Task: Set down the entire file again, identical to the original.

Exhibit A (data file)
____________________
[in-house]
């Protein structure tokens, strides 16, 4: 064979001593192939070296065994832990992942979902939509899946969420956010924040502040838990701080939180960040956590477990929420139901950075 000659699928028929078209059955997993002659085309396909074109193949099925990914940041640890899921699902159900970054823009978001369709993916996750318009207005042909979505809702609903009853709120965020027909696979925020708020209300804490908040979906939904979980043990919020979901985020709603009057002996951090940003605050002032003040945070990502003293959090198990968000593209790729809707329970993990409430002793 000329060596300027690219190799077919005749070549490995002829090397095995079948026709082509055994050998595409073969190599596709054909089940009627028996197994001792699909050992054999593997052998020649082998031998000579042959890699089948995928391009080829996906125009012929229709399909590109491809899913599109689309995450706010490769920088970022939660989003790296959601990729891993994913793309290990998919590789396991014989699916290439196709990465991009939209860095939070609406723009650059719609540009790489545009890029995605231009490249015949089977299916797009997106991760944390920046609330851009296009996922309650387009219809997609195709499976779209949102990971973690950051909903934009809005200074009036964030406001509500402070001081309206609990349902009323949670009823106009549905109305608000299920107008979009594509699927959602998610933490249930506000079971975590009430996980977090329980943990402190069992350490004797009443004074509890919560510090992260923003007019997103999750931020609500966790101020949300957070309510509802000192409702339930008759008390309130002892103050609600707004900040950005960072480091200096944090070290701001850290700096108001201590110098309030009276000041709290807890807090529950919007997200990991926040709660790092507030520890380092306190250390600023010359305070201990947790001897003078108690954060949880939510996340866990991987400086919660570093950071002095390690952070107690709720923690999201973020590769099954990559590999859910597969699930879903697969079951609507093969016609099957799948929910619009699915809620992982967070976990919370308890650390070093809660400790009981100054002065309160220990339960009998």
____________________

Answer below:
[in-house]
């Protein structure tokens, strides 16, 4: 064979001593192939070296065994832990992942979902939509899946969420956010924040502040838990701080939180960040956590477990929420139901950075 000659699928028929078209059955997993002659085309396909074109193949099925990914940041640890899921699902159900970054823009978001369709993916996750318009207005042909979505809702609903009853709120965020027909696979925020708020209300804490908040979906939904979980043990919020979901985020709603009057002996951090940003605050002032003040945070990502003293959090198990968000593209790729809707329970993990409430002793 000329060596300027690219190799077919005749070549490995002829090397095995079948026709082509055994050998595409073969190599596709054909089940009627028996197994001792699909050992054999593997052998020649082998031998000579042959890699089948995928391009080829996906125009012929229709399909590109491809899913599109689309995450706010490769920088970022939660989003790296959601990729891993994913793309290990998919590789396991014989699916290439196709990465991009939209860095939070609406723009650059719609540009790489545009890029995605231009490249015949089977299916797009997106991760944390920046609330851009296009996922309650387009219809997609195709499976779209949102990971973690950051909903934009809005200074009036964030406001509500402070001081309206609990349902009323949670009823106009549905109305608000299920107008979009594509699927959602998610933490249930506000079971975590009430996980977090329980943990402190069992350490004797009443004074509890919560510090992260923003007019997103999750931020609500966790101020949300957070309510509802000192409702339930008759008390309130002892103050609600707004900040950005960072480091200096944090070290701001850290700096108001201590110098309030009276000041709290807890807090529950919007997200990991926040709660790092507030520890380092306190250390600023010359305070201990947790001897003078108690954060949880939510996340866990991987400086919660570093950071002095390690952070107690709720923690999201973020590769099954990559590999859910597969699930879903697969079951609507093969016609099957799948929910619009699915809620992982967070976990919370308890650390070093809660400790009981100054002065309160220990339960009998």